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The reaction of political forces in Armenia

The possible remandment of Robert Kocharyan elicited strong reactions from several political forces in the country.

The former ruling Republican Party published the following message: 

“The accusations that have been put forth leave the impression of political persecution, and from a judicial standpoint, [they] are absurd. This criminal case which has been launched on political grounds and the accusations that have been put forward are putting the constitutional order of Armenia under threat.”

Republican Party representative and former minister of justice of Armenia David Harutyunyan said that the constitution at that point in time allowed the president to impose a state of emergency and to use force against perceived dangers against the government.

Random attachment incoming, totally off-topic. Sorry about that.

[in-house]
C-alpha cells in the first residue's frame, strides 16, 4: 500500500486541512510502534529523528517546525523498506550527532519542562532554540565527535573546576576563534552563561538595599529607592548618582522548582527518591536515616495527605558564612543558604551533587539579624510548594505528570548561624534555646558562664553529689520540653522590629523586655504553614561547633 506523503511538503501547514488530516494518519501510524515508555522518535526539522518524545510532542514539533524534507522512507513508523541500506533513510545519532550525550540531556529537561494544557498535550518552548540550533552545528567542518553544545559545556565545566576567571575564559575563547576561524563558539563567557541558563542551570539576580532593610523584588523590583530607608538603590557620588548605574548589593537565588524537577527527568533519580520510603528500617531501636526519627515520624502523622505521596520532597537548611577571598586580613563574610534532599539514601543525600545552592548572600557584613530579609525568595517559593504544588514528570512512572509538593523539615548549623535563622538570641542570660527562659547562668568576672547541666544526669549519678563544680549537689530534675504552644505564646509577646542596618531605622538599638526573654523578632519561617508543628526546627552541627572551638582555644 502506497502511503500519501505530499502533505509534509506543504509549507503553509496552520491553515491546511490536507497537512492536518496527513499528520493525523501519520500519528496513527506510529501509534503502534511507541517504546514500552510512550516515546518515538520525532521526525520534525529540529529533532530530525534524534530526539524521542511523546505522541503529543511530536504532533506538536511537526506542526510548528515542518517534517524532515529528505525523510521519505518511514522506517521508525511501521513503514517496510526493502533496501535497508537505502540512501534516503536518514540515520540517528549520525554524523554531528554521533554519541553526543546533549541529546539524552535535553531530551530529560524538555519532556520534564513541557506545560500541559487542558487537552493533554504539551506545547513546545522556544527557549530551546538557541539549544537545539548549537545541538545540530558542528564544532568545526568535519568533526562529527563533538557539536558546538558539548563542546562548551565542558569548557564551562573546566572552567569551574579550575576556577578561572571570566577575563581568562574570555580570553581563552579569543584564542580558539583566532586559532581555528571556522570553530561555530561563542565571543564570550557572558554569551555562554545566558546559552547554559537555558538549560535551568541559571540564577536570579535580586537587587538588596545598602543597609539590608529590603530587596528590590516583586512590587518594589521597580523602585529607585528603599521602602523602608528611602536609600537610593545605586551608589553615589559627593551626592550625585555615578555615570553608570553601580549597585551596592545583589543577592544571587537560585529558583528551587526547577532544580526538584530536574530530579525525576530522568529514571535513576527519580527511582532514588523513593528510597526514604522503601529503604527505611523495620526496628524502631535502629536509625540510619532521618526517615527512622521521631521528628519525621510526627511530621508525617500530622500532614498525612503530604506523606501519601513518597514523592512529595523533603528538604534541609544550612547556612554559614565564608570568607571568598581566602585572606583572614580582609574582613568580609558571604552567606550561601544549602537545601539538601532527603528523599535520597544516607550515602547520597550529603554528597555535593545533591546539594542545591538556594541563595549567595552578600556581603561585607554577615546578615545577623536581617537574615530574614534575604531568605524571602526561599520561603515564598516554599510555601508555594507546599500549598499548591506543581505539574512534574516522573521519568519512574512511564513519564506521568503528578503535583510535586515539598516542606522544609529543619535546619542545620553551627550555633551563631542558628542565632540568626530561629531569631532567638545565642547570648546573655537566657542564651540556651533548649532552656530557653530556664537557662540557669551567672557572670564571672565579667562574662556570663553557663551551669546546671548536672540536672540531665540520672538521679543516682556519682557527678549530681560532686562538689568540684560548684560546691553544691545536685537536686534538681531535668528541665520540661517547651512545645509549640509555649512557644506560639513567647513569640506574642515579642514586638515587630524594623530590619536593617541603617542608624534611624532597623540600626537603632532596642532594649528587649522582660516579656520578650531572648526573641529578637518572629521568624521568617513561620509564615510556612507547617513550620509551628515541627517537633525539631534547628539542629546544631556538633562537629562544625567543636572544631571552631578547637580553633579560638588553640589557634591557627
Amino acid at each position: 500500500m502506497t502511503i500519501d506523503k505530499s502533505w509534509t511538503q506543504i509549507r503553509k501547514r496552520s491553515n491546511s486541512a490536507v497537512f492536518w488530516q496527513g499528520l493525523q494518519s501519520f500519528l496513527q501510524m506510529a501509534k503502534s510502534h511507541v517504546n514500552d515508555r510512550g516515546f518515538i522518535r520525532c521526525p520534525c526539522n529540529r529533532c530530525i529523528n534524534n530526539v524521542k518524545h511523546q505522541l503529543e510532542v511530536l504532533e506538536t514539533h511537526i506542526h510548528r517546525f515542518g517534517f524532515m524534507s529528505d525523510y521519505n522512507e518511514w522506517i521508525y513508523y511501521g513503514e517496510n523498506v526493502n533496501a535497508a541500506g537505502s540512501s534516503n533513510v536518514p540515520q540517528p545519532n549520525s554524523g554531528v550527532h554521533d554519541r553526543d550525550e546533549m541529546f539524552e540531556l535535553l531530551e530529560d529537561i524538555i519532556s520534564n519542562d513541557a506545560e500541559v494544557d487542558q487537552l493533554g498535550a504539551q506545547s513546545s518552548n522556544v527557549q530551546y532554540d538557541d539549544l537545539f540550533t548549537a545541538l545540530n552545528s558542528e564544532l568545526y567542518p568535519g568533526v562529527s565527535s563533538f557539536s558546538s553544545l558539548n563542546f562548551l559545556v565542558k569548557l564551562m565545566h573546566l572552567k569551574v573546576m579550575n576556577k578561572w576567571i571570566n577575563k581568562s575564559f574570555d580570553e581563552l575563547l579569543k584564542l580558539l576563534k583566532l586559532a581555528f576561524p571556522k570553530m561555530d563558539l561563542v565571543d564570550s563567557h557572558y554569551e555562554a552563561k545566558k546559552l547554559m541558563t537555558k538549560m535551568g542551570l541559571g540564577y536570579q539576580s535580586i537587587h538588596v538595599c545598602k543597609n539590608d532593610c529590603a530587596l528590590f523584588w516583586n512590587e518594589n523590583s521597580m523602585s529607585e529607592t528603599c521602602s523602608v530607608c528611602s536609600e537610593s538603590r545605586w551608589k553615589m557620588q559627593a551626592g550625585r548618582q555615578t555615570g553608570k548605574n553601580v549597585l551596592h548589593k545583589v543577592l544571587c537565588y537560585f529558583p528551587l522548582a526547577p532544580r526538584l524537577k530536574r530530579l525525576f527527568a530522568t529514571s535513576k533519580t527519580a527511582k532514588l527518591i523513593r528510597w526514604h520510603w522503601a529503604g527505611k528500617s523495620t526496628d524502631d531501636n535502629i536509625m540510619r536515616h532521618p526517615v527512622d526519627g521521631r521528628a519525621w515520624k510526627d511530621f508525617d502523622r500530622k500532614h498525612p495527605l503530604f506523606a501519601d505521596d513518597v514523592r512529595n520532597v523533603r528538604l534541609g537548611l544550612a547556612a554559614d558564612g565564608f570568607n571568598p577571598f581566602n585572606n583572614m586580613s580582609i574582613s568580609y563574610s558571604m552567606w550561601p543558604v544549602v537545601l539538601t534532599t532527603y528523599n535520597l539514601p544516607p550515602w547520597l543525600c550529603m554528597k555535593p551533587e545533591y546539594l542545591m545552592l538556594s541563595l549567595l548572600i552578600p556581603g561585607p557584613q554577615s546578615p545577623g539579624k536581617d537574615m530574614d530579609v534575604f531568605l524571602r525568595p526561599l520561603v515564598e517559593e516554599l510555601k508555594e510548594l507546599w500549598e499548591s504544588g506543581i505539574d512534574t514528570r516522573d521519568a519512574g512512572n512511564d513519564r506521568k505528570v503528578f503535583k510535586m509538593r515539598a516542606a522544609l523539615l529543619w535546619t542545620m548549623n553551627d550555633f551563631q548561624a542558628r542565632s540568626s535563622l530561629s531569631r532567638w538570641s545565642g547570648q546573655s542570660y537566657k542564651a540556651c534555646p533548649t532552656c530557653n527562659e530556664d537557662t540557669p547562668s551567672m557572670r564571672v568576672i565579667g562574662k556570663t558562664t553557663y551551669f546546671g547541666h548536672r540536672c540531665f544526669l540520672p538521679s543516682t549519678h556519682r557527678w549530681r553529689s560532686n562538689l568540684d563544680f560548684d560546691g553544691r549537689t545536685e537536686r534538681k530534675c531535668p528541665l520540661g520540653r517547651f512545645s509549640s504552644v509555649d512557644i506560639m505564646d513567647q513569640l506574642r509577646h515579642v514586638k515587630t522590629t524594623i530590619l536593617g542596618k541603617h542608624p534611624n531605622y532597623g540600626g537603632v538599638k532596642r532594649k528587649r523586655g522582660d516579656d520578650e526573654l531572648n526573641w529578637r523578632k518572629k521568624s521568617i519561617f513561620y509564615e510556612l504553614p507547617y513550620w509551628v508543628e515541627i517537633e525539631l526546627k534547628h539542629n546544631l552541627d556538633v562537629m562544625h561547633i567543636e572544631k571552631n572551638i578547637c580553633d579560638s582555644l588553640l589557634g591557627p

The accusation against Kocharyan is that force was not used against an external enemy, but against the public.

Harutyunyan says that danger can be both internal and external, and that the current Armenian law ‘On the legal policy of the state of emergency’, which received a positive assessment from the Venice Commission of the Parliamentary Assembly of the Council of Europe, confirms this.

David Harutyunyan also stated that the current constitution forbids the persecution of a president for exercising their powers, even after their vacating the office.

The Dashnaktsutyun party also supported Robert Kocharyan. In a party message, the accusations against him are portrayed as political persecution.

Why are the authorities being accused of political persecution 

Prime Minister Nikol Pashinyan, who came to power in Armenia as a result of the ‘velvet revolution’ of spring 2018, has long advocated for a proper investigation into the events of 1 March, dating back to his days before becoming PM.